Flat Eye review

by on November 14, 2022
Reviewed On
Release Date

October 17, 2022


Flat Eye is a strange game. It’s a post-apocalyptic store management sim in which you obey the whims of a corporate AI to govern a cutting edge store in Iceland. It’s shot through with socio-political musings, anti-consumerist themes, and a multitude of not-so-subtle digs at the world we live in now. It’s also nowhere near as clever or hard-hitting as its developer believes it is.

From the off, there’s an air that someone set out to make an edgy, courageous study on the horrors of the Big Corporation. We’re all just commodities and those in power don’t really care about us, etc. It’s certainly a worthy goal, but it’s not exactly lifting the curtain on anything we didn’t already know. A trigger warning before the title card suggests we’re in for some troubling revelations, and there is talk of potentially upsetting subjects such as suicide, climate change, and gender politics, but there’s little that’s actually shocking in Flat Eye.

A story accompanies your first days as manager of the Icelandic store, but it will take some time to piece together and once you do, it’s a little nonsensical. It may or may not involve time travel, and shady goings-on behind the scenes of EyeLife, the global storefront that controls your life now.

Flat Eye

The minute to minute gameplay is somehow both incredibly busy and oddly relaxing. As customers come and go you must direct your store clerk to work the register, maintain and repair modules and power supplies, restock shelves and dispensaries, and deal with “Premium Customers”. As you progress you’ll unlock new modules and machinery that can automate aspects of the job. There are mirrors that take biometric readings of customers, smart AI cash registers, a walk-in “Doctor” booth, and self-scanning vending machines.

Each new installation requires either power, a network connection, or both, while some also provide them. It’s up to you to manage the power grid and keep everything operational. Without a doubt, this is where Flat Eye excels. The store management element is hectic enough to keep you focused, but has relaxing lulls now and then where you can get things done.

You’ll need to manage your Clerk’s time, allowing breaks to maintain their happiness and, therefore, productivity. They’ll also need training to avoid workplace accidents that end your day early and reduce your all-important revenue. If they die or quit, which happens from time to time, you need to hire a replacement and begin again. Each day offers two or three random challenges such as installing a set number of new decorative items or achieving a specific revenue, which keep things feeling dynamic.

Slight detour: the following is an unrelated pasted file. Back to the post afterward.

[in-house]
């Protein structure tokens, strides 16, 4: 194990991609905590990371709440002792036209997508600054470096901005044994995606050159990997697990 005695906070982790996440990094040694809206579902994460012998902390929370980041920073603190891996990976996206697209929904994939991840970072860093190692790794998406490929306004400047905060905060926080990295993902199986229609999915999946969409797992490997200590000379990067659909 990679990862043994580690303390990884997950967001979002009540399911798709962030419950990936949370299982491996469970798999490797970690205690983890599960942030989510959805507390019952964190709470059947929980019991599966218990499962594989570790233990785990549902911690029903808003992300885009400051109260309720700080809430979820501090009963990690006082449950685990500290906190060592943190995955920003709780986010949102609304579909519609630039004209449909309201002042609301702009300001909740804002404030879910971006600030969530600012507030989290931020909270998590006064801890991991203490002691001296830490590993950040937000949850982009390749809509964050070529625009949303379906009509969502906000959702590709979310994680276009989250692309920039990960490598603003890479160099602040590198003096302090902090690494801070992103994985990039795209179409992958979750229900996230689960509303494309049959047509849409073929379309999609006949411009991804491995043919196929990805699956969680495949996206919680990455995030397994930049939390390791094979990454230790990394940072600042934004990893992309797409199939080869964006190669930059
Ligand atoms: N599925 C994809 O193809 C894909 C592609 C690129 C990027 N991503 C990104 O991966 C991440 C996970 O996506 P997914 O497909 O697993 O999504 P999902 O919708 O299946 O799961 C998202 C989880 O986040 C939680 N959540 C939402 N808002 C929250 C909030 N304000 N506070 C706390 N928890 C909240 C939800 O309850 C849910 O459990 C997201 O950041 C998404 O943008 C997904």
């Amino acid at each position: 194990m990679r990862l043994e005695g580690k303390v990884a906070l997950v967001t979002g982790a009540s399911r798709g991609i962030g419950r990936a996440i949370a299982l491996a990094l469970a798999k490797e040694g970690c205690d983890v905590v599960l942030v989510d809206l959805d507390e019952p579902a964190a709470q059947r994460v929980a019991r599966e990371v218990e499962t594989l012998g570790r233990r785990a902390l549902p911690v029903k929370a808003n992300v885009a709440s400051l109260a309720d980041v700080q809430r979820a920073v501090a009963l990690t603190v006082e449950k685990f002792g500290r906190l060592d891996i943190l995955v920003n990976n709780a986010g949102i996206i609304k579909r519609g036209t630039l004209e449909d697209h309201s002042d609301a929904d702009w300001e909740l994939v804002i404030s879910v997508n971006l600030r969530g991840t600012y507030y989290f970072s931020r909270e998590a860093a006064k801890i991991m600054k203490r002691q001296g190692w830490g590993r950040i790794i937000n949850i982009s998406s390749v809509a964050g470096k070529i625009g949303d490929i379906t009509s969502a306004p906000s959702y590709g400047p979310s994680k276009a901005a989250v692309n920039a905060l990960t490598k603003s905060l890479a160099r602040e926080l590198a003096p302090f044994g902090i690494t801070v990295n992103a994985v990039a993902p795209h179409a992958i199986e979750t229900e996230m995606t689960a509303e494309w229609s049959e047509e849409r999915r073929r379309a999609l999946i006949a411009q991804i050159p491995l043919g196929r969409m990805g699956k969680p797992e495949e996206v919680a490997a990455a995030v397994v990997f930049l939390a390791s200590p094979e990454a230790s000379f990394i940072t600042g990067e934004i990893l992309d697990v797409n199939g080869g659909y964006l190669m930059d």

Flat Eye

The other half of Flat Eye is less appealing. Before each working day you can use your desktop to surf various corporate websites, assign training or pay increases for your employee, or answer emails from other managers. These conversations are always over-laden with subtext, none of which is nearly subtle enough to be fully effective. There’s an underperformer who asks for advice and bemoans his lack of success, a cocky supervisor with no respect for the workers, and a constant parade of new CEOs suggesting that it’s even more brutal at the top. In the background, there’s the AI, who appears to be using EyeLife as a way to analyse, study, and ultimately control humanity.

To this end, you’ll be instructed to deal with the aforementioned Premium Customers. These named characters come in from time to time to ask probing questions, inspect new technology, or outright challenge EyeLife’s corporate doctrines. The writing is weird: no one talks the way human beings talk. Again, it’s all over-thought musings on the human condition, and you’ll need to pick the right responses (or trust your Clerk to do so) if you want them to come back. But you won’t want them to come back, because they’re all pretentious twats. Maybe it’s the point, but few of these characters are likable, relatable, or believable. The only one that really comes close to any of these is a mascot from a rival store dressed as a pink hippo. I hesitate to even criticise it too heavily here, in case I’m just not getting the joke.

Flat Eye

Either way, talking to them is the only way to advance the story and uncover the sinister truths behind EyeLife. But it lacks any kind of real impact; nothing feels like it has stakes attached, and the story feels almost at odds with the simple, addictive and challenging store management gameplay. Although, that too is often plagued by little bugs and glitches. The clerk’s AI isn’t always great, sometimes struggling to remember how to stock shelves or take a break. It can be annoying when you’ve limited windows to do either.

Flat Eye’s deliberately sterile aesthetic is striking, and invokes a sense that the people roaming around your store really are just faceless consumers. It’s not without its ideas or occasional charms, but in trying so blatantly to be challenging and provocative, the developers may have overplayed their hand. It’s at its best when it’s being a store management sim, but often stumbles over its clumsy attempts at social commentary.


Nice aethetic
Some decent ideas
The store management works great


Takes itself too seriously
Some bugs interrupt the experience
The narrative isn't engaging enough

Editor Rating
Our Score


In Short

Flat Eye is not without its ideas or charms, but in trying so hard to be provocative, the devs may have overplayed their hand.